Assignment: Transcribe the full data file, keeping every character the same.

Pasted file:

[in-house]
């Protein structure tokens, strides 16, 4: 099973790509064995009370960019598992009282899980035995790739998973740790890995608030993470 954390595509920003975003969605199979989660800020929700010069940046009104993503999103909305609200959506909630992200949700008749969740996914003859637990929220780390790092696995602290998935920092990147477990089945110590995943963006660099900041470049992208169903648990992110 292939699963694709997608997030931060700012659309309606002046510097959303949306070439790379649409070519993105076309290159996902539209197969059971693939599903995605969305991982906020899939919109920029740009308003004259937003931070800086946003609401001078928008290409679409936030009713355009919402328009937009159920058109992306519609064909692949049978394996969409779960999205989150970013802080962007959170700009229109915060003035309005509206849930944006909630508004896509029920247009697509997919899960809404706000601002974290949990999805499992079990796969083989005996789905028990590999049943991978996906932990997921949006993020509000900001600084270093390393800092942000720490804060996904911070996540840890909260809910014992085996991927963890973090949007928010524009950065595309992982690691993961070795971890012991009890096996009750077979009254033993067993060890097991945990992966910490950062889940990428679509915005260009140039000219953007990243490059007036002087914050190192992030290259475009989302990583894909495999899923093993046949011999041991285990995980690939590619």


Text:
[in-house]
């Protein structure tokens, strides 16, 4: 099973790509064995009370960019598992009282899980035995790739998973740790890995608030993470 954390595509920003975003969605199979989660800020929700010069940046009104993503999103909305609200959506909630992200949700008749969740996914003859637990929220780390790092696995602290998935920092990147477990089945110590995943963006660099900041470049992208169903648990992110 292939699963694709997608997030931060700012659309309606002046510097959303949306070439790379649409070519993105076309290159996902539209197969059971693939599903995605969305991982906020899939919109920029740009308003004259937003931070800086946003609401001078928008290409679409936030009713355009919402328009937009159920058109992306519609064909692949049978394996969409779960999205989150970013802080962007959170700009229109915060003035309005509206849930944006909630508004896509029920247009697509997919899960809404706000601002974290949990999805499992079990796969083989005996789905028990590999049943991978996906932990997921949006993020509000900001600084270093390393800092942000720490804060996904911070996540840890909260809910014992085996991927963890973090949007928010524009950065595309992982690691993961070795971890012991009890096996009750077979009254033993067993060890097991945990992966910490950062889940990428679509915005260009140039000219953007990243490059007036002087914050190192992030290259475009989302990583894909495999899923093993046949011999041991285990995980690939590619």